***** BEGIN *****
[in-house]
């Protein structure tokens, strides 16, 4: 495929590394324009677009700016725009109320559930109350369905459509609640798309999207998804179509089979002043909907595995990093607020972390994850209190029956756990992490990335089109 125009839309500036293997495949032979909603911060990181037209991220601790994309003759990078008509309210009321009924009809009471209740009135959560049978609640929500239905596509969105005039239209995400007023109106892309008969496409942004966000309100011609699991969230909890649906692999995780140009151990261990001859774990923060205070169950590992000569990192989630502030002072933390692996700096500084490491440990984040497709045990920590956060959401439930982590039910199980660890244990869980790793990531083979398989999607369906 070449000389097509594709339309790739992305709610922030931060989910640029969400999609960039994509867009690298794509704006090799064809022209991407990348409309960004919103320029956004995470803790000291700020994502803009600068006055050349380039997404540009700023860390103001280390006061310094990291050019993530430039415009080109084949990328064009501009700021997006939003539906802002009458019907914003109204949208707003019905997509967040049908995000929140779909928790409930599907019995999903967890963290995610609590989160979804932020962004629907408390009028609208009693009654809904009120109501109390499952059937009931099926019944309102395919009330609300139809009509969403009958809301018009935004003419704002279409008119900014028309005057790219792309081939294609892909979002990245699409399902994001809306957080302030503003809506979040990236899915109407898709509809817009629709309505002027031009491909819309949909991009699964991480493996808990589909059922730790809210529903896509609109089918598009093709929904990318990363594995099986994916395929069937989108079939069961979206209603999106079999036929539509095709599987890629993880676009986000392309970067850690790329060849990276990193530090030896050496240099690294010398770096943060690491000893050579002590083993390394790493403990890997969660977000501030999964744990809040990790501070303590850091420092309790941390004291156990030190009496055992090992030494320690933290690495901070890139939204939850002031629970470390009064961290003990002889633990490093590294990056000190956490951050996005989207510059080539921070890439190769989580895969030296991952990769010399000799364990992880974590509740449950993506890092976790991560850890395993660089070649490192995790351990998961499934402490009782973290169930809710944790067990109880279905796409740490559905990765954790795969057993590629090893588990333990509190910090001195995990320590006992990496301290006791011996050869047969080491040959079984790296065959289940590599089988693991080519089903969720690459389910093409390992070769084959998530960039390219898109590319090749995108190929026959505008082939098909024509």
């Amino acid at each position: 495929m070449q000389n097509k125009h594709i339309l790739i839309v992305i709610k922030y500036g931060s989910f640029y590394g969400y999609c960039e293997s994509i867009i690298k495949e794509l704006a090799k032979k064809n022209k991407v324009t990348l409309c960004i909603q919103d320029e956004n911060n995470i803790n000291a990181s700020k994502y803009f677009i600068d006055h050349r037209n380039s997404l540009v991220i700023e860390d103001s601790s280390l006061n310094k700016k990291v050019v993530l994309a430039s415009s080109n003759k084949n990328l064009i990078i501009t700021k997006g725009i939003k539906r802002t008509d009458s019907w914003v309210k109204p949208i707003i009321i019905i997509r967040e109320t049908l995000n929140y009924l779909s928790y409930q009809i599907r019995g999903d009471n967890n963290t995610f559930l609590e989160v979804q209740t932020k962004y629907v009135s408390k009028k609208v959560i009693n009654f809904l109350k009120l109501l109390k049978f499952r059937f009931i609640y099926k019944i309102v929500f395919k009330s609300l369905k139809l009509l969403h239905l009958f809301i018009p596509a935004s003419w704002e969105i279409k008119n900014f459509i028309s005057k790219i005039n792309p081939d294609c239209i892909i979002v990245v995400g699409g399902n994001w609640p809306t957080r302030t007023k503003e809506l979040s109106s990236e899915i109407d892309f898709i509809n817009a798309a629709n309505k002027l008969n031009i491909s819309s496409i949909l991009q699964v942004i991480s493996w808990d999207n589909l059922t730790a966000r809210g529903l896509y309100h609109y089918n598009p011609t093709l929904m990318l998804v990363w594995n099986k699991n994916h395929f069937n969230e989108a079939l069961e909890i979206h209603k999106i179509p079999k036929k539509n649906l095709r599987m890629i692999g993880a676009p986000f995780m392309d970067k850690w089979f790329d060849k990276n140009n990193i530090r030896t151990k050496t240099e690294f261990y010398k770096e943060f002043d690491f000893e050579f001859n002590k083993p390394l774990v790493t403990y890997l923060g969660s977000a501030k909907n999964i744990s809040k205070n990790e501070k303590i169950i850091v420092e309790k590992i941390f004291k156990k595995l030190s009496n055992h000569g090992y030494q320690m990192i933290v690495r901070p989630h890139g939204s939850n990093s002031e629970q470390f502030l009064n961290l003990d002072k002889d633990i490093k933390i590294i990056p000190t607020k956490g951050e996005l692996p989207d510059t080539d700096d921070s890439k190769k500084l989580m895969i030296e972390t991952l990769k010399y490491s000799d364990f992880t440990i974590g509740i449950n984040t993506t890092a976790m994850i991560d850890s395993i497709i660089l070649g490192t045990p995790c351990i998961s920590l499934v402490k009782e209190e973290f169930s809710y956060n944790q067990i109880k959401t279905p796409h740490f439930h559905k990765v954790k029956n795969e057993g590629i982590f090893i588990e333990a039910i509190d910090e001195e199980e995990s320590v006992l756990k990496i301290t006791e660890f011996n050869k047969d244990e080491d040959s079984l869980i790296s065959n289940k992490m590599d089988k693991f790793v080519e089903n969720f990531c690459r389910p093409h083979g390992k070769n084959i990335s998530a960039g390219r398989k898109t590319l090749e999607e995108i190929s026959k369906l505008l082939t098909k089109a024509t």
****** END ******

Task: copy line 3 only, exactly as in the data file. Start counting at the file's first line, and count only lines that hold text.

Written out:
């Amino acid at each position: 495929m070449q000389n097509k125009h594709i339309l790739i839309v992305i709610k922030y500036g931060s989910f640029y590394g969400y999609c960039e293997s994509i867009i690298k495949e794509l704006a090799k032979k064809n022209k991407v324009t990348l409309c960004i909603q919103d320029e956004n911060n995470i803790n000291a990181s700020k994502y803009f677009i600068d006055h050349r037209n380039s997404l540009v991220i700023e860390d103001s601790s280390l006061n310094k700016k990291v050019v993530l994309a430039s415009s080109n003759k084949n990328l064009i990078i501009t700021k997006g725009i939003k539906r802002t008509d009458s019907w914003v309210k109204p949208i707003i009321i019905i997509r967040e109320t049908l995000n929140y009924l779909s928790y409930q009809i599907r019995g999903d009471n967890n963290t995610f559930l609590e989160v979804q209740t932020k962004y629907v009135s408390k009028k609208v959560i009693n009654f809904l109350k009120l109501l109390k049978f499952r059937f009931i609640y099926k019944i309102v929500f395919k009330s609300l369905k139809l009509l969403h239905l009958f809301i018009p596509a935004s003419w704002e969105i279409k008119n900014f459509i028309s005057k790219i005039n792309p081939d294609c239209i892909i979002v990245v995400g699409g399902n994001w609640p809306t957080r302030t007023k503003e809506l979040s109106s990236e899915i109407d892309f898709i509809n817009a798309a629709n309505k002027l008969n031009i491909s819309s496409i949909l991009q699964v942004i991480s493996w808990d999207n589909l059922t730790a966000r809210g529903l896509y309100h609109y089918n598009p011609t093709l929904m990318l998804v990363w594995n099986k699991n994916h395929f069937n969230e989108a079939l069961e909890i979206h209603k999106i179509p079999k036929k539509n649906l095709r599987m890629i692999g993880a676009p986000f995780m392309d970067k850690w089979f790329d060849k990276n140009n990193i530090r030896t151990k050496t240099e690294f261990y010398k770096e943060f002043d690491f000893e050579f001859n002590k083993p390394l774990v790493t403990y890997l923060g969660s977000a501030k909907n999964i744990s809040k205070n990790e501070k303590i169950i850091v420092e309790k590992i941390f004291k156990k595995l030190s009496n055992h000569g090992y030494q320690m990192i933290v690495r901070p989630h890139g939204s939850n990093s002031e629970q470390f502030l009064n961290l003990d002072k002889d633990i490093k933390i590294i990056p000190t607020k956490g951050e996005l692996p989207d510059t080539d700096d921070s890439k190769k500084l989580m895969i030296e972390t991952l990769k010399y490491s000799d364990f992880t440990i974590g509740i449950n984040t993506t890092a976790m994850i991560d850890s395993i497709i660089l070649g490192t045990p995790c351990i998961s920590l499934v402490k009782e209190e973290f169930s809710y956060n944790q067990i109880k959401t279905p796409h740490f439930h559905k990765v954790k029956n795969e057993g590629i982590f090893i588990e333990a039910i509190d910090e001195e199980e995990s320590v006992l756990k990496i301290t006791e660890f011996n050869k047969d244990e080491d040959s079984l869980i790296s065959n289940k992490m590599d089988k693991f790793v080519e089903n969720f990531c690459r389910p093409h083979g390992k070769n084959i990335s998530a960039g390219r398989k898109t590319l090749e999607e995108i190929s026959k369906l505008l082939t098909k089109a024509t």